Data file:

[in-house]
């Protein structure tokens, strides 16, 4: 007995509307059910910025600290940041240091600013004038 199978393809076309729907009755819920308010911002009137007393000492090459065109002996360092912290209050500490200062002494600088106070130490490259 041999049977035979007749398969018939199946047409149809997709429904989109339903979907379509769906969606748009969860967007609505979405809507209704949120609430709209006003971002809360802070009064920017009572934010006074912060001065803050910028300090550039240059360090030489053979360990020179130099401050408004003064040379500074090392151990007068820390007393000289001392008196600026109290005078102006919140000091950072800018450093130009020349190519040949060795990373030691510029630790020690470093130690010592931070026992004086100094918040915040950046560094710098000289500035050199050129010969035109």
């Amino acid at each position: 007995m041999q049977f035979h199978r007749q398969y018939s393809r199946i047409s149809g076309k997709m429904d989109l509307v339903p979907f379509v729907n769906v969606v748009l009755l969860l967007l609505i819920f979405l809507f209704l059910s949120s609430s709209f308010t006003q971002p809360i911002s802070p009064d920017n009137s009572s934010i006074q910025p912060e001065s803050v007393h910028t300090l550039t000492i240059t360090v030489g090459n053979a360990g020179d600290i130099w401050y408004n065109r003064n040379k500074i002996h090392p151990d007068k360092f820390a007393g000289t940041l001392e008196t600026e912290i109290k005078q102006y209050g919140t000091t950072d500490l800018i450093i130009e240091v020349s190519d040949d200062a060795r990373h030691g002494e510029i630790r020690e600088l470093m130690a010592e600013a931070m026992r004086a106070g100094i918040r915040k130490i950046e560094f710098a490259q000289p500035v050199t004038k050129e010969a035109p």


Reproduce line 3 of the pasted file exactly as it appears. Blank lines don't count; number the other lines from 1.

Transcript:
């Amino acid at each position: 007995m041999q049977f035979h199978r007749q398969y018939s393809r199946i047409s149809g076309k997709m429904d989109l509307v339903p979907f379509v729907n769906v969606v748009l009755l969860l967007l609505i819920f979405l809507f209704l059910s949120s609430s709209f308010t006003q971002p809360i911002s802070p009064d920017n009137s009572s934010i006074q910025p912060e001065s803050v007393h910028t300090l550039t000492i240059t360090v030489g090459n053979a360990g020179d600290i130099w401050y408004n065109r003064n040379k500074i002996h090392p151990d007068k360092f820390a007393g000289t940041l001392e008196t600026e912290i109290k005078q102006y209050g919140t000091t950072d500490l800018i450093i130009e240091v020349s190519d040949d200062a060795r990373h030691g002494e510029i630790r020690e600088l470093m130690a010592e600013a931070m026992r004086a106070g100094i918040r915040k130490i950046e560094f710098a490259q000289p500035v050199t004038k050129e010969a035109p």